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Sun Damage Through a Window

We know that our skin is harmed when directly exposed to the sun’s ultraviolet (UV) radiation for too long. Studies have reported clinical observations of prolonged UV exposure leading to underlying differences in skin physiology and morphology. But what about indirect skin cancer risks, such as repeated ultraviolet-A (UVA) exposure through a window?

A study enrolled eight women and two men who presented with asymmetrical signs of photoaging due to overexposure to the sun on just one side of their face, through a window, over a long period of time. Split-face biometrologic assessments were performed, including: clinical scoring, hydration with Corneometer®, mechanical properties with Cutometer®, transepidermal water loss with AquaFlux®, skin relief with fringe projection, photography, stripping, and then lipid peroxidation analysis.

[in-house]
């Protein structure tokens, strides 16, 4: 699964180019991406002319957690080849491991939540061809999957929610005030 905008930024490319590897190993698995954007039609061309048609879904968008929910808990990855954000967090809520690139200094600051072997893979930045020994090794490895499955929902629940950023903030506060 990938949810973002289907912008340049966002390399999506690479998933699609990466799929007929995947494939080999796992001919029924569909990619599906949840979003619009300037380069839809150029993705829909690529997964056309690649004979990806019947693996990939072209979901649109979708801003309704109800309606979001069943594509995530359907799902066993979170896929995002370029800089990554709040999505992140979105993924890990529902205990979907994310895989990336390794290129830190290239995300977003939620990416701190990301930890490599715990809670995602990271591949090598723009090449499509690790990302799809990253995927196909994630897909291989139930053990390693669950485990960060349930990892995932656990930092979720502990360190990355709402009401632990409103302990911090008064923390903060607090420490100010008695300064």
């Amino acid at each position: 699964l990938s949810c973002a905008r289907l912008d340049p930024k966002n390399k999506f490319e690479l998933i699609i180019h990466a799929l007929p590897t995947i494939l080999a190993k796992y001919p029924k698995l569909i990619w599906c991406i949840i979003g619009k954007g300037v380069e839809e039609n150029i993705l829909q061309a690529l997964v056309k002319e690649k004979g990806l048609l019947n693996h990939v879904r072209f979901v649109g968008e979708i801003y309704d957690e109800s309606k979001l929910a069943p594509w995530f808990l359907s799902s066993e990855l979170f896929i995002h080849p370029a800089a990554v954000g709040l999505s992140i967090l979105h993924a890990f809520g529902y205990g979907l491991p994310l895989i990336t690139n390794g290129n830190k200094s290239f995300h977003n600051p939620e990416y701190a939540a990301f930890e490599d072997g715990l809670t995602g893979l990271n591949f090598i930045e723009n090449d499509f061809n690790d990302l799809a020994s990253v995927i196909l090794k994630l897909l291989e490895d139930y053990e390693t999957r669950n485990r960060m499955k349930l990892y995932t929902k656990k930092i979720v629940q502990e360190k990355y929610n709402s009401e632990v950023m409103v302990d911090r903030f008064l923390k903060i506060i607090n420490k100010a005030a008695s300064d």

Significant differences were observed in clinical scores for wrinkles, skin roughness assessed by fringe projection on the cheek, and skin heterogeneity assessed with spectrocolorimetry on the cheekbone. Other differences were observed for skin hydration and skin laxity.

The study therefore found that indirect exposure to the sun through a window can be harmful to the skin, even though we typically believe direct UV exposure to be the cause of sun damage. It determined that there is a potential benefit in using daily sun protection while indoors or near a window, even if the sun exposure is nondeliberate.

Click here to access the full paper 

Source: Clinics interventions in Ageing
Authors: Sophie Mac-Mary, Jean-Marie Sainthillier, Adeline Jeudy, Christelle Sladen, Cara Williams, Mike Bell, and Philippe Humbert

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